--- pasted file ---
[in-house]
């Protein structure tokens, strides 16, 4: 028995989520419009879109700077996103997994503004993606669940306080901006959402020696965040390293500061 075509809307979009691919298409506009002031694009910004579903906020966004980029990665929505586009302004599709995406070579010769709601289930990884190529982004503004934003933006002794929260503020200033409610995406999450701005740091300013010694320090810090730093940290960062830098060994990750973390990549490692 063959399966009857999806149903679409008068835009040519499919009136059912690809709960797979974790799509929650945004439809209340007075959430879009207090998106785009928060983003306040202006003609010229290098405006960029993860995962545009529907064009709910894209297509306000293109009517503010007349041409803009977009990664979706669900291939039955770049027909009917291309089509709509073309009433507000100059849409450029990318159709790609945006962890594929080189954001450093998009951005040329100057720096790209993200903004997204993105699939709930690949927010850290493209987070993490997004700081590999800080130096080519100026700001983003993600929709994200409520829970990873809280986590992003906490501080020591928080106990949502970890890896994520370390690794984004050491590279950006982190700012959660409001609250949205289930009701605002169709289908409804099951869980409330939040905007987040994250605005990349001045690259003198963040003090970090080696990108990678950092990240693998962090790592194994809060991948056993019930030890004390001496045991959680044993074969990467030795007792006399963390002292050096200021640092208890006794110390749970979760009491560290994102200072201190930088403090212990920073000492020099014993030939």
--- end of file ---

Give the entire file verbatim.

[in-house]
């Protein structure tokens, strides 16, 4: 028995989520419009879109700077996103997994503004993606669940306080901006959402020696965040390293500061 075509809307979009691919298409506009002031694009910004579903906020966004980029990665929505586009302004599709995406070579010769709601289930990884190529982004503004934003933006002794929260503020200033409610995406999450701005740091300013010694320090810090730093940290960062830098060994990750973390990549490692 063959399966009857999806149903679409008068835009040519499919009136059912690809709960797979974790799509929650945004439809209340007075959430879009207090998106785009928060983003306040202006003609010229290098405006960029993860995962545009529907064009709910894209297509306000293109009517503010007349041409803009977009990664979706669900291939039955770049027909009917291309089509709509073309009433507000100059849409450029990318159709790609945006962890594929080189954001450093998009951005040329100057720096790209993200903004997204993105699939709930690949927010850290493209987070993490997004700081590999800080130096080519100026700001983003993600929709994200409520829970990873809280986590992003906490501080020591928080106990949502970890890896994520370390690794984004050491590279950006982190700012959660409001609250949205289930009701605002169709289908409804099951869980409330939040905007987040994250605005990349001045690259003198963040003090970090080696990108990678950092990240693998962090790592194994809060991948056993019930030890004390001496045991959680044993074969990467030795007792006399963390002292050096200021640092208890006794110390749970979760009491560290994102200072201190930088403090212990920073000492020099014993030939």